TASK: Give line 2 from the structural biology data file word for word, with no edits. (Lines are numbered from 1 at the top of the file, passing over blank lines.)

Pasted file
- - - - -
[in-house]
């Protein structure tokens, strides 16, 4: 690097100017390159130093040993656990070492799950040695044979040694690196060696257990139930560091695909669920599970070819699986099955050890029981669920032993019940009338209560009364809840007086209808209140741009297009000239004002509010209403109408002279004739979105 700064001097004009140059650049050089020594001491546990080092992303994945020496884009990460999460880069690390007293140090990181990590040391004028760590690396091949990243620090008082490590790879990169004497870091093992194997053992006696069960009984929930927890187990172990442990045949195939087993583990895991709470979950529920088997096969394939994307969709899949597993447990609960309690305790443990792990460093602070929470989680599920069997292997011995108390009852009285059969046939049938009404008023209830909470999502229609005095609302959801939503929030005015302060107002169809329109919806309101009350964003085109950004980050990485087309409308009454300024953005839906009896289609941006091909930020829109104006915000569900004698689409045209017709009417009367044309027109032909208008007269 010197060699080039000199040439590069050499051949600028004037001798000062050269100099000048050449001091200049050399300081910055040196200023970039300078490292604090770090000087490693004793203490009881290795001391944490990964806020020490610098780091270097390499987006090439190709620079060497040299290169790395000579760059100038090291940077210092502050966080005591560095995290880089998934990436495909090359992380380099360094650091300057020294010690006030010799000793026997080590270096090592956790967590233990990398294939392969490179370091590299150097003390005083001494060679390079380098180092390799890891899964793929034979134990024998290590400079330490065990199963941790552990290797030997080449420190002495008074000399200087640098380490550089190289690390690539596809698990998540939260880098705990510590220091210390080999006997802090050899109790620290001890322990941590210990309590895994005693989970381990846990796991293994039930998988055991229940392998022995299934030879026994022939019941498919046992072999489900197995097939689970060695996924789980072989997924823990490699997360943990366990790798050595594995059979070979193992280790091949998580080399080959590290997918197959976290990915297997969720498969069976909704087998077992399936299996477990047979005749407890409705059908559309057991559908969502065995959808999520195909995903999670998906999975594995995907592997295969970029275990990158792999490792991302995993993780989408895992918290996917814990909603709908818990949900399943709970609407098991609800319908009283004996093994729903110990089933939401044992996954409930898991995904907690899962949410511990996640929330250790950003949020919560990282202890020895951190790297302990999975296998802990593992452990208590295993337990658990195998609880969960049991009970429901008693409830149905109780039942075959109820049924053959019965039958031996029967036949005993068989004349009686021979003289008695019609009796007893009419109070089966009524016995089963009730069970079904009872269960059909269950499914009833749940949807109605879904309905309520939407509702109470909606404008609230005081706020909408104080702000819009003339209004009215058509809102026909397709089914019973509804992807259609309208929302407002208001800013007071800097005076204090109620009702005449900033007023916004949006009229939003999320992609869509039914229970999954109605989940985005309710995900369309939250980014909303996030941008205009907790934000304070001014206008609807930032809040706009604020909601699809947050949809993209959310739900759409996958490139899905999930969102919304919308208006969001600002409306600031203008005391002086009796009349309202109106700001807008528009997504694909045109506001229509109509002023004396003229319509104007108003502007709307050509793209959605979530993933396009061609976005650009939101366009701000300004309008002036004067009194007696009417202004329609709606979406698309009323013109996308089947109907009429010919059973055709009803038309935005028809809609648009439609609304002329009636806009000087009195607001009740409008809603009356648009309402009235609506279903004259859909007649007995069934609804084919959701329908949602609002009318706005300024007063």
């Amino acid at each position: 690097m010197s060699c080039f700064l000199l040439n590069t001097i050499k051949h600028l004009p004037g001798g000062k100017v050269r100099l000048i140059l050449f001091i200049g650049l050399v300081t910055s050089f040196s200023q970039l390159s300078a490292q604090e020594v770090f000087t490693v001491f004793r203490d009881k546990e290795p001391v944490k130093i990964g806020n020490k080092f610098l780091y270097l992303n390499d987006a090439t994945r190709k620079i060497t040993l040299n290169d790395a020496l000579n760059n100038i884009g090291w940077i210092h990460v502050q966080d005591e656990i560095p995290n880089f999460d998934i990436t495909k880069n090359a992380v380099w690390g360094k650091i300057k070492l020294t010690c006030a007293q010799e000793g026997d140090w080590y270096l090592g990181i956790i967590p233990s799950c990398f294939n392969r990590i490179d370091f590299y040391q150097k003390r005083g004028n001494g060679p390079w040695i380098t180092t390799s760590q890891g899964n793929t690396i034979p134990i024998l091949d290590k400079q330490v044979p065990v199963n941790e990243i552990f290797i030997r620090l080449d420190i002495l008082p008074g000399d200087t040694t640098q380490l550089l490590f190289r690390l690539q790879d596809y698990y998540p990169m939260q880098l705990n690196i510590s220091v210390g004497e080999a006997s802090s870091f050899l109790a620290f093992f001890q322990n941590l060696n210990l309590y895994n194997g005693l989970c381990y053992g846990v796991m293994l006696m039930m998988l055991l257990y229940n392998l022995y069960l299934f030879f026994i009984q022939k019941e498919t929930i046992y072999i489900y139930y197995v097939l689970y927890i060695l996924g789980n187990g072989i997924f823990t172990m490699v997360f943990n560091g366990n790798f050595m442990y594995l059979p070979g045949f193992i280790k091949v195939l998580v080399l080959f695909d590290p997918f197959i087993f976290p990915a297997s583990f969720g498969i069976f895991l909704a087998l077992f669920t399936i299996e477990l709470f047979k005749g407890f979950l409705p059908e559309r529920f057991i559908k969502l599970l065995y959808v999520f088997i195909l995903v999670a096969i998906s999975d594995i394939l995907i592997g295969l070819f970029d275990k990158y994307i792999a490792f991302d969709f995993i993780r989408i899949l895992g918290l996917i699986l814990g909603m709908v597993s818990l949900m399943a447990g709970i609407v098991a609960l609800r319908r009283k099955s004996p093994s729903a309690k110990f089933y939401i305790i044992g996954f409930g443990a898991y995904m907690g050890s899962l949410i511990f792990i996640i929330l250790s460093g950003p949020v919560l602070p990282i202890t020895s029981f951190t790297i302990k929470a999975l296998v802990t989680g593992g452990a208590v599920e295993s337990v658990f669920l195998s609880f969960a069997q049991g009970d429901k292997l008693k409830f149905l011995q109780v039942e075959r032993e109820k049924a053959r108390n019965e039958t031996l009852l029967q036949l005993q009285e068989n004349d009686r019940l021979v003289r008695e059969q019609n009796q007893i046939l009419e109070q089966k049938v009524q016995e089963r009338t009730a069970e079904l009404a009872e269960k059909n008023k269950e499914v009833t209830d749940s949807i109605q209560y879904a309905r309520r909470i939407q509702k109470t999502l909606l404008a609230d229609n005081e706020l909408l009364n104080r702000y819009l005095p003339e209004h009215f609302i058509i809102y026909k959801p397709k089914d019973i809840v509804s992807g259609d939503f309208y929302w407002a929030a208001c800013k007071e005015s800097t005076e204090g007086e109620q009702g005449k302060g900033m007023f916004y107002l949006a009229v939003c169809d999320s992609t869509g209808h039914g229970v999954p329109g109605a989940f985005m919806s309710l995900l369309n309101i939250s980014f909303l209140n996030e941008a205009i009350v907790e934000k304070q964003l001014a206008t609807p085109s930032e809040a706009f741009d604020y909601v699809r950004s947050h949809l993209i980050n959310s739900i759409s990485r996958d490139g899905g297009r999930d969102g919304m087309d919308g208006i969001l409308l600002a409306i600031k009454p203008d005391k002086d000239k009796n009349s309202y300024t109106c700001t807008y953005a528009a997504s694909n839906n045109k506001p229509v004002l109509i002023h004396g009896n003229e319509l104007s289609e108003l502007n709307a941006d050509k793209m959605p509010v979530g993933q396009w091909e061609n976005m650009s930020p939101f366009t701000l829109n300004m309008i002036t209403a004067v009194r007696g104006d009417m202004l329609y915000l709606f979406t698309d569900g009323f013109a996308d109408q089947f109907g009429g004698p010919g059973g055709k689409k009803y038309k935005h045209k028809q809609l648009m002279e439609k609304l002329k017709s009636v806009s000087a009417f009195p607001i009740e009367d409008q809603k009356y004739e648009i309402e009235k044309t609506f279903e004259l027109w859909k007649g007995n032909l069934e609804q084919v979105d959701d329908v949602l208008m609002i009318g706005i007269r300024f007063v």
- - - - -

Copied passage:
């Protein structure tokens, strides 16, 4: 690097100017390159130093040993656990070492799950040695044979040694690196060696257990139930560091695909669920599970070819699986099955050890029981669920032993019940009338209560009364809840007086209808209140741009297009000239004002509010209403109408002279004739979105 700064001097004009140059650049050089020594001491546990080092992303994945020496884009990460999460880069690390007293140090990181990590040391004028760590690396091949990243620090008082490590790879990169004497870091093992194997053992006696069960009984929930927890187990172990442990045949195939087993583990895991709470979950529920088997096969394939994307969709899949597993447990609960309690305790443990792990460093602070929470989680599920069997292997011995108390009852009285059969046939049938009404008023209830909470999502229609005095609302959801939503929030005015302060107002169809329109919806309101009350964003085109950004980050990485087309409308009454300024953005839906009896289609941006091909930020829109104006915000569900004698689409045209017709009417009367044309027109032909208008007269 010197060699080039000199040439590069050499051949600028004037001798000062050269100099000048050449001091200049050399300081910055040196200023970039300078490292604090770090000087490693004793203490009881290795001391944490990964806020020490610098780091270097390499987006090439190709620079060497040299290169790395000579760059100038090291940077210092502050966080005591560095995290880089998934990436495909090359992380380099360094650091300057020294010690006030010799000793026997080590270096090592956790967590233990990398294939392969490179370091590299150097003390005083001494060679390079380098180092390799890891899964793929034979134990024998290590400079330490065990199963941790552990290797030997080449420190002495008074000399200087640098380490550089190289690390690539596809698990998540939260880098705990510590220091210390080999006997802090050899109790620290001890322990941590210990309590895994005693989970381990846990796991293994039930998988055991229940392998022995299934030879026994022939019941498919046992072999489900197995097939689970060695996924789980072989997924823990490699997360943990366990790798050595594995059979070979193992280790091949998580080399080959590290997918197959976290990915297997969720498969069976909704087998077992399936299996477990047979005749407890409705059908559309057991559908969502065995959808999520195909995903999670998906999975594995995907592997295969970029275990990158792999490792991302995993993780989408895992918290996917814990909603709908818990949900399943709970609407098991609800319908009283004996093994729903110990089933939401044992996954409930898991995904907690899962949410511990996640929330250790950003949020919560990282202890020895951190790297302990999975296998802990593992452990208590295993337990658990195998609880969960049991009970429901008693409830149905109780039942075959109820049924053959019965039958031996029967036949005993068989004349009686021979003289008695019609009796007893009419109070089966009524016995089963009730069970079904009872269960059909269950499914009833749940949807109605879904309905309520939407509702109470909606404008609230005081706020909408104080702000819009003339209004009215058509809102026909397709089914019973509804992807259609309208929302407002208001800013007071800097005076204090109620009702005449900033007023916004949006009229939003999320992609869509039914229970999954109605989940985005309710995900369309939250980014909303996030941008205009907790934000304070001014206008609807930032809040706009604020909601699809947050949809993209959310739900759409996958490139899905999930969102919304919308208006969001600002409306600031203008005391002086009796009349309202109106700001807008528009997504694909045109506001229509109509002023004396003229319509104007108003502007709307050509793209959605979530993933396009061609976005650009939101366009701000300004309008002036004067009194007696009417202004329609709606979406698309009323013109996308089947109907009429010919059973055709009803038309935005028809809609648009439609609304002329009636806009000087009195607001009740409008809603009356648009309402009235609506279903004259859909007649007995069934609804084919959701329908949602609002009318706005300024007063």